Tractor and machinery use

Tractor in grass productionThe use of tractors and cultivation equipment to produce the turf increase c02 emissions. For example, a modern 300 horsepower tractor operated for 40 hours per week would  generate 2300 tonnes  of CO2 per year - that’s just 1 tractor!

All regular farm fuels like diesel and LPG are fossil fuels. The use and burning of these fuels release stored up carbon in the form of CO2 and other GHGs and pollutants. Each litre of diesel burned results in the emission of around 2.6kg of CO2 to the atmosphere.

Water use

Vast amounts of water are taken out of rivers and dikes to water turf to keep it green in the dry spells we are now experiencing throughout the world. This has a knock on effect further down the landscape as water courses run dry due to excess water being taken out of the system to water turf, and its not just to keep it green and growing, water is also used to enable the crop to be cut when the ground is hard for economic reasons.

Many  turf producers use a plastic netting when the seed is sown in order to be able to harvest the turf. This is meant to be biodegradable but years later it hasn’t degraded as it should

Some parts of the world are experiencing extreme weather fluctuations. Some of the main areas of turf production in this country are in areas that used to be under the sea hundreds of years ago. Turf production is harvested every 18 months now as opposed to 5-6 years, resulting in  land to lay lower than flood levels,  in fact we have ground that is 18inches lower than surrounding ground. Many of these areas are owned by the Crown Estates who had banned turf production due to environmental concerns"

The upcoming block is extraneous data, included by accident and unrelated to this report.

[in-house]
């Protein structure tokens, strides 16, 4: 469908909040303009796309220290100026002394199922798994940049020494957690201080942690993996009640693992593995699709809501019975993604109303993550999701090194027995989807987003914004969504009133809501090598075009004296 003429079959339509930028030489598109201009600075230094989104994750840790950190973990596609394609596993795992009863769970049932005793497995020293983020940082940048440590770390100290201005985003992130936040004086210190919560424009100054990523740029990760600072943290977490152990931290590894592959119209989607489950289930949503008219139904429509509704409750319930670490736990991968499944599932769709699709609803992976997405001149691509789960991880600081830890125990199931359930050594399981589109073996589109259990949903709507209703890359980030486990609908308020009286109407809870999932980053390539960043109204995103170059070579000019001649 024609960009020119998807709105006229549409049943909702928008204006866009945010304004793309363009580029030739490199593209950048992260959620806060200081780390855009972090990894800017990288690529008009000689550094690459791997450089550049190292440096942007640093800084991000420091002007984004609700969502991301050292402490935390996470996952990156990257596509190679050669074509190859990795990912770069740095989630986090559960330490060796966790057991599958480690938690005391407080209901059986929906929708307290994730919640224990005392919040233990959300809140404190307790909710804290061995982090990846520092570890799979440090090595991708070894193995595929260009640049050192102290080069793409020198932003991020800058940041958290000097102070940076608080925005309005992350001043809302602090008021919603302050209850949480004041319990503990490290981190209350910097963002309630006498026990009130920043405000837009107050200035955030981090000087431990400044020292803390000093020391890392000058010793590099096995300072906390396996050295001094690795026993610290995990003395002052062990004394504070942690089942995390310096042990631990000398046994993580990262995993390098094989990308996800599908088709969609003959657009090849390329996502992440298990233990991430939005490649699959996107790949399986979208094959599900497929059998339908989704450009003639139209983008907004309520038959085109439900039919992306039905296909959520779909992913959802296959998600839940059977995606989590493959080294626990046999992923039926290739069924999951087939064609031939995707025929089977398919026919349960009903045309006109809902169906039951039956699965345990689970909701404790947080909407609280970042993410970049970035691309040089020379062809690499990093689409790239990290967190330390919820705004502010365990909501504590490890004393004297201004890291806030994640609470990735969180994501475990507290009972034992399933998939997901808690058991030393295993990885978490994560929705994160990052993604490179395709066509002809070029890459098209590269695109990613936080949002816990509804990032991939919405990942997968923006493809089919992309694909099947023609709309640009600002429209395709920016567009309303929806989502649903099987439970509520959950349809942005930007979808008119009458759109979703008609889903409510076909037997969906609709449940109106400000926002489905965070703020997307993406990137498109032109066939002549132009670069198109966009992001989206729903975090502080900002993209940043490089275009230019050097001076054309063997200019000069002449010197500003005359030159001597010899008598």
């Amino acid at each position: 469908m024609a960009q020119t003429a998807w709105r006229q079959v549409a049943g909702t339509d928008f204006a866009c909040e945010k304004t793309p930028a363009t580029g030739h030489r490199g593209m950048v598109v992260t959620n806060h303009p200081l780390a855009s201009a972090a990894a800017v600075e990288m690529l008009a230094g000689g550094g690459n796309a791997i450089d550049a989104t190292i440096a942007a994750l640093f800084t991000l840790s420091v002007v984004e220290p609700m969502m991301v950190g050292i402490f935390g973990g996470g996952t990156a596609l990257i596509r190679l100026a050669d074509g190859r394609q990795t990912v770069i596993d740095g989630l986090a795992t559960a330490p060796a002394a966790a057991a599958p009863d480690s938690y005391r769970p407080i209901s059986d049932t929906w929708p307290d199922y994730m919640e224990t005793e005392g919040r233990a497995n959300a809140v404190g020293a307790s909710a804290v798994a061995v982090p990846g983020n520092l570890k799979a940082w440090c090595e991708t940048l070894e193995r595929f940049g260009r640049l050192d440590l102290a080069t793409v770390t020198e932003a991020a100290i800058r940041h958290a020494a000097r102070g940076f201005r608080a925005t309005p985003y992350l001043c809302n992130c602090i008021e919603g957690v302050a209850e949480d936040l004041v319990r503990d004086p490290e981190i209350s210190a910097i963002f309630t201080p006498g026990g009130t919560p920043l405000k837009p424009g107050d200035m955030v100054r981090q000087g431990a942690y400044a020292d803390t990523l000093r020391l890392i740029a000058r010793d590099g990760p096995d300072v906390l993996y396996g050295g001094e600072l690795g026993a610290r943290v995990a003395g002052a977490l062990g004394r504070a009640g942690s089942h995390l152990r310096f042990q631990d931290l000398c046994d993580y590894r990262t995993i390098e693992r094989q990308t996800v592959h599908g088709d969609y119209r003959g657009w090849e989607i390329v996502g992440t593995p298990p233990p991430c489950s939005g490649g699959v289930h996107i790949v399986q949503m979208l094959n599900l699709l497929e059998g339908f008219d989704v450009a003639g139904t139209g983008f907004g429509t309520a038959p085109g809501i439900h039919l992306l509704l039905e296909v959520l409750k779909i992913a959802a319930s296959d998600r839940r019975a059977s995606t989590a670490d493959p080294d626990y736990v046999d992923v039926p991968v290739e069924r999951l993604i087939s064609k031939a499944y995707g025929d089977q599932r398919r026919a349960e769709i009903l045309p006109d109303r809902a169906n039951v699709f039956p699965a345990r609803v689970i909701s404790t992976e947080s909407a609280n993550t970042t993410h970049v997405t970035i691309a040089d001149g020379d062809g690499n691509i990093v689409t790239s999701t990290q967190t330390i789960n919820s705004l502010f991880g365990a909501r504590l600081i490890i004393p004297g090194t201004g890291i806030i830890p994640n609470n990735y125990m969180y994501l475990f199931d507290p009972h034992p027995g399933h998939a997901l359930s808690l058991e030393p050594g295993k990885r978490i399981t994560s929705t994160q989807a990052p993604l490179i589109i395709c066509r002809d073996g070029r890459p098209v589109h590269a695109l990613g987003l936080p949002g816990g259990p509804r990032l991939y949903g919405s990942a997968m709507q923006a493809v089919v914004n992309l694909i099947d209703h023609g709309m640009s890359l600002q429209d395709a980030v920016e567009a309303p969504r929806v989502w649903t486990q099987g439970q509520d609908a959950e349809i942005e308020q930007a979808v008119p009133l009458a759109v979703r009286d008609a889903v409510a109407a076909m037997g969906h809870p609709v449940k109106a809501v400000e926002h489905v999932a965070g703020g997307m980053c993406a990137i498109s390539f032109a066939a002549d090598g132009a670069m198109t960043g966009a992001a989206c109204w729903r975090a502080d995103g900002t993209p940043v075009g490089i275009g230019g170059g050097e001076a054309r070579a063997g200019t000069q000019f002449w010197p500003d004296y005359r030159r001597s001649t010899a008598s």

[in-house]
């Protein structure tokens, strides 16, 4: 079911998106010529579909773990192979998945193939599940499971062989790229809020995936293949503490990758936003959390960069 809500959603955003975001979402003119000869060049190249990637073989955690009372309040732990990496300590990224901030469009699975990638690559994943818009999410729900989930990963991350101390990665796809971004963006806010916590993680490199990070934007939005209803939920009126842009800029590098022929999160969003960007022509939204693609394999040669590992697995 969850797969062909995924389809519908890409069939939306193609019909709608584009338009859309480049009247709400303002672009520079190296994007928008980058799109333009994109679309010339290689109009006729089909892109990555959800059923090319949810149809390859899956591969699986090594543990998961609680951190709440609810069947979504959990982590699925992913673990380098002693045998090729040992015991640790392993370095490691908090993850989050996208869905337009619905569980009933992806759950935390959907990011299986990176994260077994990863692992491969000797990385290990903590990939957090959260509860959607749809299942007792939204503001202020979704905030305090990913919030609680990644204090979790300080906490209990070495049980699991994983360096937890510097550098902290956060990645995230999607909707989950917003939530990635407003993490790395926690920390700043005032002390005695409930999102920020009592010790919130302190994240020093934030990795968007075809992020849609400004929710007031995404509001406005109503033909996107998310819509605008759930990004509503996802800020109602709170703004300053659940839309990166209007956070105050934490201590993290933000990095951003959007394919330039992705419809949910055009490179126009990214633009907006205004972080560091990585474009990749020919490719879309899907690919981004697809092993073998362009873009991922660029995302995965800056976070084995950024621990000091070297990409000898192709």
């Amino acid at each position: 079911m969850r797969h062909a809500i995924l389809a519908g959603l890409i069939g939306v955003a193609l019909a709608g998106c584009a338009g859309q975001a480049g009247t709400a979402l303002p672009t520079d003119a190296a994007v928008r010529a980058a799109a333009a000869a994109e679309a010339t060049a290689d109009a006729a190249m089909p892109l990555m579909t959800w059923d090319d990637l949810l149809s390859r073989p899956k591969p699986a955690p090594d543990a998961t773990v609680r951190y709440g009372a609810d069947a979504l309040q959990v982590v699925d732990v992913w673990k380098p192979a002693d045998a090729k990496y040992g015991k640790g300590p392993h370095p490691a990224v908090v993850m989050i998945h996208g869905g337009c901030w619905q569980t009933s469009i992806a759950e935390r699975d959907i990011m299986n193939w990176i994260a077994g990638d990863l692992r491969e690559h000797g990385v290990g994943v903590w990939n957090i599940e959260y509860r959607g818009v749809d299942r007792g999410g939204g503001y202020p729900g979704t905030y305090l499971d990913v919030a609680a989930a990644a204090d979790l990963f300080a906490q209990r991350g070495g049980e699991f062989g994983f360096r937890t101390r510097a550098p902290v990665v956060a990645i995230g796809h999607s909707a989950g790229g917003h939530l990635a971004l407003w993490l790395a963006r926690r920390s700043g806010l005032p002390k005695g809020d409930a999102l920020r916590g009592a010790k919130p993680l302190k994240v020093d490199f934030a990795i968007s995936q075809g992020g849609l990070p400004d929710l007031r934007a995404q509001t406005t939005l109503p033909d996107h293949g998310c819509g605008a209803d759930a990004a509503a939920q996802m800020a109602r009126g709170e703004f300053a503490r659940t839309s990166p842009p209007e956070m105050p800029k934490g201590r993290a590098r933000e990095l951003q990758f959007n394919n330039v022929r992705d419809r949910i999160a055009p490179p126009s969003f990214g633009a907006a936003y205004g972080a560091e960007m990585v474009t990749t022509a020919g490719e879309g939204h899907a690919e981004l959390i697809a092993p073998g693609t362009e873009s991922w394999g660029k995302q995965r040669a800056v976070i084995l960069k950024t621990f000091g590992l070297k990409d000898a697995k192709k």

Artificial grass garden"So, like most things in life,there are good and bad points for both turf and artificial grass but once you have laid your new natural turfed lawn, all the above problems start again but on a smaller scale. Once artificial grass is laid there is little or no requirement to use water, pesticide, and so on, and many make allowances for bees and wildlife in other parts of the garden, including using ‘bug hotels’. There are recycling options now and these options will increase as time goes by. If you ever get the chance to have a walk around your local turf growers fields one of the first things you will notice is the lack of wildlife this is due to the constant spraying of fertilisers and continual mowing as often as every 3/4 days. There will be no bees as there are no natural pollinators in the sward and if you see any insects let me know because i never see any either. Our artificial grass does not go to landfill but to incinerator plants where it is burnt for electricity consumption and any waste from this process is used in concrete block and road production. So when we dispose of artificial grass we re- use any waste this generates. If, on the other hand, grass clippings are dumped into landfills, even using paper bags, the oxygen poor environment in the landfill increases the production of carbon-containing methane (greenhouse gas) which is worse for climate change than carbon dioxide"

More information or questions?

If you have any questions about artificial grass, how you can prepare your garden, how to install and care for your synthetic lawn please call us on 01825 729259 or email us